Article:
December 7, 2011
The U.S. Postal Service could hardly have come up with a worse solution to its financial problems than its proposal to slow first-class delivery to the point of irrelevance. Instead of delivering mail in a day or so, it would take two to three — at least. In other words, unless people who still pay bills by mail sent off their checks a week in advance, they wouldn't be guaranteed delivery by the due date. The new delivery times could prove lethal to the DVD-by-mail portion of Netflix operations, though that company has been managing to damage its business on its own. If more than a week is needed to receive a DVD and get it back to the video-rental company (this doesn't count viewing time)
October 1, 2010 |
The panel that regulates the U.S. Postal Service denied a proposal to increase postage rates Thursday, blaming the agency's business model for its recent financial hardships. The Postal Regulatory Commission said in a news conference that the Postal Service had failed to justify the requested 5.6% increase. In July, the Postal Service proposed increasing the price of first-class postage from 44 cents to 46 cents in an attempt to compensate for decreasing revenue and declining mail volume.
February 6, 2013 |
The U.S. Postal Service's announcement that it plans to stop delivering most mail on Saturdays is likely to have an effect on the business world. The Postal Service said it made the announcement Wednesday -- about six months in advance of implementing a five-day mail delivery schedule on Aug. 5 -- to give residential and business customers time to plan and adjust. Hallmark Card Inc., the Kansas City-based greeting card company, said it anticipated problems with the decision. "Hallmark continues to believe a reduction in service will not induce customer loyalty and will negatively impact small towns and small businesses that depend on timely, affordable, reliable mail delivery," the company said . "This move should only be considered once all other cost-saving options are fully explored and acted upon.
April 14, 2013 |
Many years ago -- it seems like a lifetime -- I used to hang around in a house in the Silver Lake hills lived in by Postal Service producer Jimmy Tamborello. He had a number of roommates, including a friend of mine named Pedro Benito, who once played in a band called Sunday's Best, and later in the Jealous Sound. The house had a great view of the reservoir and was the type of place that facilitated the comings and goings of a lot of creative types and many, many musicians. Tamborello was kind and quiet and spent most of his time in his bedroom crafting beats and instrumental tracks.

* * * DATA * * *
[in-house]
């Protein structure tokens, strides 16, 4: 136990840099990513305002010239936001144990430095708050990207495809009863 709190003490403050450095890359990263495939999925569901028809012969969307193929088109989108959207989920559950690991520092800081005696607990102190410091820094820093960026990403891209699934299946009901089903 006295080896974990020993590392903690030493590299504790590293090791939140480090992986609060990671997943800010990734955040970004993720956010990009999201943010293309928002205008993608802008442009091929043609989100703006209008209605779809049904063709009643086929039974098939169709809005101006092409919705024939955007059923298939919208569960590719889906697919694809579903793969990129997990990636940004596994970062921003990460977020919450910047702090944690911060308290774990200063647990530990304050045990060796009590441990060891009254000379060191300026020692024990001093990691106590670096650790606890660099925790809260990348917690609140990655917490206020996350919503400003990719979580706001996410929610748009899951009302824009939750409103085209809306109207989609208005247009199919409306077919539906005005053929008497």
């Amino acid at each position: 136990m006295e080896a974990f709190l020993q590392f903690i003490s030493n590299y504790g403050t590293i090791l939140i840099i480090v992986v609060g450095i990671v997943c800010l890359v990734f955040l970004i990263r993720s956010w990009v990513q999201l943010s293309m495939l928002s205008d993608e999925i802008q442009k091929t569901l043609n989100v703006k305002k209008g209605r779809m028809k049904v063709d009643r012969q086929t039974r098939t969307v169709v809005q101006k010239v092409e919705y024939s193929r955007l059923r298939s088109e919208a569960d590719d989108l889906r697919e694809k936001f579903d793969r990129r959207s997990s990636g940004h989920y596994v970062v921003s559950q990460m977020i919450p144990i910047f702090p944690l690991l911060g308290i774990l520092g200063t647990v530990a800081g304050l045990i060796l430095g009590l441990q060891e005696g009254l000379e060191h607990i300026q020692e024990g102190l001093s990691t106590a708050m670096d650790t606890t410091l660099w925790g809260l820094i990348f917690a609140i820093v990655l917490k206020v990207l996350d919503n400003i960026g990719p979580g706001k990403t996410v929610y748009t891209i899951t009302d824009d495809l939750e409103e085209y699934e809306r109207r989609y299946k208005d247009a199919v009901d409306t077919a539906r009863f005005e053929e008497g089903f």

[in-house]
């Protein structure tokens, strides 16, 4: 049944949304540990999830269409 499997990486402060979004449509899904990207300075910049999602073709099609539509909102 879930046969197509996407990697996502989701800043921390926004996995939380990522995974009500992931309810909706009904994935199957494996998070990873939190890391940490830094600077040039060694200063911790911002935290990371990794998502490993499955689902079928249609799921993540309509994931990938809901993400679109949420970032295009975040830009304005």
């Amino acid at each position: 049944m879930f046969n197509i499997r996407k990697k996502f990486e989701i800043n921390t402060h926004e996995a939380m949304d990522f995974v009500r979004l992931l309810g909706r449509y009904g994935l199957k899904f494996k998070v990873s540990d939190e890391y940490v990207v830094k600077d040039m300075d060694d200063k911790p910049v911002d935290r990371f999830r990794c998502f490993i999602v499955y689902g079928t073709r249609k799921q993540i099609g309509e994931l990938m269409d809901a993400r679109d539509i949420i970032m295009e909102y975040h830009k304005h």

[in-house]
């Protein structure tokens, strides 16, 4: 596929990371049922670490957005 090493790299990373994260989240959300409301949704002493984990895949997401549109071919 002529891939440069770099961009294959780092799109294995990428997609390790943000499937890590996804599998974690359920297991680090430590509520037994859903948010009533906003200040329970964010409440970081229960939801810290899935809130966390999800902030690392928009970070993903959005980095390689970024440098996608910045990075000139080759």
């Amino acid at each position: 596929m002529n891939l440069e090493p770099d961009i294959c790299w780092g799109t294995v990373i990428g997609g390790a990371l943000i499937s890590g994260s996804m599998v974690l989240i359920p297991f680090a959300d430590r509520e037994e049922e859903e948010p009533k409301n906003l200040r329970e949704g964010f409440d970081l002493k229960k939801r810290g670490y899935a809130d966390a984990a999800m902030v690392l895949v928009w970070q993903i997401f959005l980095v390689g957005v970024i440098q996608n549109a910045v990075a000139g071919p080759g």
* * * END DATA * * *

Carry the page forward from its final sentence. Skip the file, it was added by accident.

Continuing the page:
April 14, 2013 |
When did you first hear the Postal Service? If that question has any particular resonance for you, then the answer is likely "10 years ago, in high school or college, on a CD-R mix comp from somebody I was awkwardly pursuing romantically. " And that, Coachellans, is the short version of why a band with one album that rarely toured upon its release 10 years ago can play one of the biggest slots at one of America's preeminent music fests. The electro-pop duo of Ben Gibbard and Jimmy Tamborello got under your skin at a sensitive age, and stayed there.
CALIFORNIA | LOCAL
July 11, 1988
In his column calling for more Postal Service research, Greenberg states "the U.S. Postal Service is probably second only to the Japanese in battering the American economy." Perhaps Greenberg should explain how the Postal Service, which has received no federal funds since 1971 and is a totally self-supporting enterprise with a net surplus over the last 10 years, is "battering" our economy. Greenberg further states that Postal Service productivity has not kept pace with the growing mail volume.
September 8, 2011
Mailing it in Re "Postal Service said to be near collapse," Sept. 7 Rain, sleet or snow can't stop the postman from delivering the mail, but apparently heavy debts might. Because of the Internet and stiff competition from rivals, the U.S. Postal Service is in dire financial shape as the result of rising costs and diminishing revenue, which will result in a deficit this fiscal year of more than $9 billion. Even if it is saved, the Postal Service will be but a shadow of its formal self, as nearly 4,000 post offices may be closed, a third of its workforce let go, and there probably will be at least one less delivery day. This raises the question: Is the Postal Service worth saving?
December 2, 1986 |
A combination of cost-cutting and a good interest rate on the investment of excess cash brought the U.S. Postal Service a $304.6-million profit for the fiscal year that ended Sept. 30, Postmaster General Preston R. Tisch reported today. The 1986 budget projected a break-even year, and Tisch characterized the surplus as "close to our break-even mandate." The Postal Service had lost $251 million a year earlier. Next year's budget has been calculated without a rate increase.
March 20, 1986
A vacant furniture warehouse at Colorado Avenue and 11th Street in Santa Monica has been renovated and redesigned as a U.S. Postal Service mail-sorting facility. The $1.3-million project was designed by Matlin & Dvoretzky architects of Santa Monica. Beverly Hills developer Larry Field of the Richlar Partnership is leasing the 15,500-square-foot facility to the Postal Service. An existing facility across the street will remain in use.